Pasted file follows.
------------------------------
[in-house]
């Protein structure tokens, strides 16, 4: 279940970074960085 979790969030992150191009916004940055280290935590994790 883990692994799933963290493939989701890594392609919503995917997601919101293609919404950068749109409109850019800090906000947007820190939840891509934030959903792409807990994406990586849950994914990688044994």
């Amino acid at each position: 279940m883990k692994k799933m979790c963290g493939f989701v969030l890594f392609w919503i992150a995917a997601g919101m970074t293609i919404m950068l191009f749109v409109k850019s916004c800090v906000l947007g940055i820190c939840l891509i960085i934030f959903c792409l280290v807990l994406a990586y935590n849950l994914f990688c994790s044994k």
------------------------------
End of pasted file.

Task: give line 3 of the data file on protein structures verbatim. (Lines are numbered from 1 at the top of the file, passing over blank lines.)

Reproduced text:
């Amino acid at each position: 279940m883990k692994k799933m979790c963290g493939f989701v969030l890594f392609w919503i992150a995917a997601g919101m970074t293609i919404m950068l191009f749109v409109k850019s916004c800090v906000l947007g940055i820190c939840l891509i960085i934030f959903c792409l280290v807990l994406a990586y935590n849950l994914f990688c994790s044994k």